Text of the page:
If you’ve never read Lauren Wiest’s xanga, you’re missing out on one of the most profound and entertaining pages out there. She graduated from BFA two years ago, yet her wit, wisdom and cognitive reasoning put most of the adult sites I’ve read to shame. She is transparent and luminous, and her words are as harsh as they are redemptive.
Before reading any further, you might want to take a look at Lauren’s Oct. 5 entry. Follow this link to get there:
She’s also just discovering the highwire balancing act that is being single in a world designed for couples. Moreover, she’s living in a relationship incubator called “college”, which hatches thousands (millions?) of couples each year, particularly during the months of April and May. Some are stillborn, others have the potential to endure through life’s ups and downs. The most dangerous hatchlings are those that are doomed but still believe they have what it takes to survive. They’re the ones for whom life’s first speedbump has the effect of a fortified wall. They hurl themselves against the wall in a frenzy of hormones, hopes, and hallucinations and only come to their senses when staring up from the ground at the enormity of the insurmountable challenges ahead of them. There’s a good chance being a nun would be a preferable fate to this kind of relationship!
But back to Lauren. She mentioned in her xanga entry the well-intentioned comments of “couplized” friends, and I must admit that I used to be pushed dangerously close to the edge (ie. the abyss of petulant self-pity) by questions like, “What’s a nice girl like you doing still single?” Furlough is always a whirlwind of such questions, often followed by elderly hands placing small pieces of paper in my palm on which they’ve scribbled the contact information of a handsome coworker, a friend’s son, or a “responsible young man” related to them. One supporter went as far as to sign me up for six months of free eHarmony service! What?? Support, apparently, comes in all varieties, the rarest of which is matrimonial sponsorship!
Ah, Lauren, if such well-intentioned questions bother you now, just wait until you’re…uhm…”vintage”, like me! (I used to call myself an old hag, which I thought was a cute/accurate description, but I’ve been threatened with bodily harm if I ever do so again–at least in writing. So I must now limit my use of the term to verbal, therefore undocumented, exchanges, lest the self-defamation police be watching!) Depending on my state of mind and current level of maturity, my answer to “What’s a nice girl like you doing single?” goes something like this:
Cynical: “What–would being married make me a better person?”
Witty: “Well, my husband’s parents decided not to have any children, so….”
Sarcastic: “I blame it on my mom. She’s been praying for decades and nothing has happened, so there’s clearly something very wrong with her prayer life. Pray for her, will you?”
Geographical: “I was born and raised in France. Have you SEEN French men??”
Philosophical: “I’d rather be single and wistful than married and wanting out.”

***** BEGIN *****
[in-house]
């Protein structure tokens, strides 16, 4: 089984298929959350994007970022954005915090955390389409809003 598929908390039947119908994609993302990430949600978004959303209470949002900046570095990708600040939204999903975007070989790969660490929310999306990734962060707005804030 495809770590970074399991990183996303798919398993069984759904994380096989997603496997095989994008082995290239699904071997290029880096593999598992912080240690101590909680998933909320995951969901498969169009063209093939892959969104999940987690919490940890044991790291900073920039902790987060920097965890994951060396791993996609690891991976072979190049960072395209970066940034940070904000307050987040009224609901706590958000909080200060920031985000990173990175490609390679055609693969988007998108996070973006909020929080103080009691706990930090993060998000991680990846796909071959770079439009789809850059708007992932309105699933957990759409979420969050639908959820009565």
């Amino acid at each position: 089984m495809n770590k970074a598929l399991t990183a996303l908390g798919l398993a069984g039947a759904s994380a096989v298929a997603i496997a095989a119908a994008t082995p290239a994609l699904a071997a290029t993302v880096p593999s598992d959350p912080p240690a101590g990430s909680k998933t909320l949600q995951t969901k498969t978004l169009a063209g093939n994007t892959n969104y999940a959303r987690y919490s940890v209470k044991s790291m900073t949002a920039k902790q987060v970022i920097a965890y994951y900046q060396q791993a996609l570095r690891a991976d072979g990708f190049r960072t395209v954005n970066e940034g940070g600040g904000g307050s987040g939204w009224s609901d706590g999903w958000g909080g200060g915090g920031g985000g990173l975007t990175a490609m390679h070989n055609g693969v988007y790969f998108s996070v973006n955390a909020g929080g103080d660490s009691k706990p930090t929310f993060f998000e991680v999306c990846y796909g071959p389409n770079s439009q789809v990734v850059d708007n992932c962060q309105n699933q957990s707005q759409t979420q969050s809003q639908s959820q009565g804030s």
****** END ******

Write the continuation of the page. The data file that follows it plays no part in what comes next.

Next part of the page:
Honest: “At an age when there might have been possibilities, I was still too wounded to enter a viable relationship. And now that I’m a missionary…you know…I might as well be a potato.” A romantic potato, mind you, a potato who still dreams and yearns, but a potato nonetheless. All of life is a trade-off, and this is one of the few downsides of the life I’ve chosen. There are many more upsides.
I’m single…any questions??
Someone asked me recently when my life began to get “better”. The only answer I could think of was this: My life changed the moment I realized that my worth comes not from who loves me, but from how I love others. If I can take my focus off wanting to be loved and invest my energies instead in loving others and loving them well, my life becomes something I can live not as a victim, but as a decider and an agent of positive change. And there is no greater joy or satisfaction than in committing the surplus of affection God has given me to a Higher Cause. As long as that is my goal, my life can be fulfilling and my singleness merely a minor point of my identity.
Does that mean it’s always easy to be single? Whether you’re Lauren’s age or mine, the answer is a resounding no. Why do you think my DVD library contains such romantic drivel as “While You Were Sleeping”, “Message in a Bottle”, “Serendipity” and…sigh…”City of Angels”? As fulfilling as it is to give affection to those who need it, it’s not the same as being truly loved in a committed, devoted, romantic way. Nor will it compensate for our very human needs for touch and emotional intimacy–needs which must be acknowledged and kept alive (though not necessarily met) if we’re to be truly whole. There’s irony there–that being whole requires recognizing a void. Yet it is the recognition of that privation that keeps us human, sensitive, and compassionate. The void will not kill us–it will only deepen us if we allow it. As single women, of course, there is absolutely nothing we can do to influence who loves us and how. What we CAN do is decide to love regardless of being loved in return.
Bottom line? I encourage you to invest in others. Lauren is volunteering with Habitat for Humanity. Other friends donate time to homeless shelters, pregnancy homes, youth groups, BFA dorms and one-on-one mentorship. Whatever it is you do for others will give your passage on this earth an eternal value, one that often could not be attained in the same way if you were married or a mother.
May we all, whether we stand alone or in pairs, be sources of light for the world we touch. And may we find in that usefulness and radiance a higher purpose for our existence. We live in a world where love is bastardized and cheapened, but if we are able to redeem Love even in small ways in order to heal and empowe
r those in our care, God, our Creator, is pleased indeed.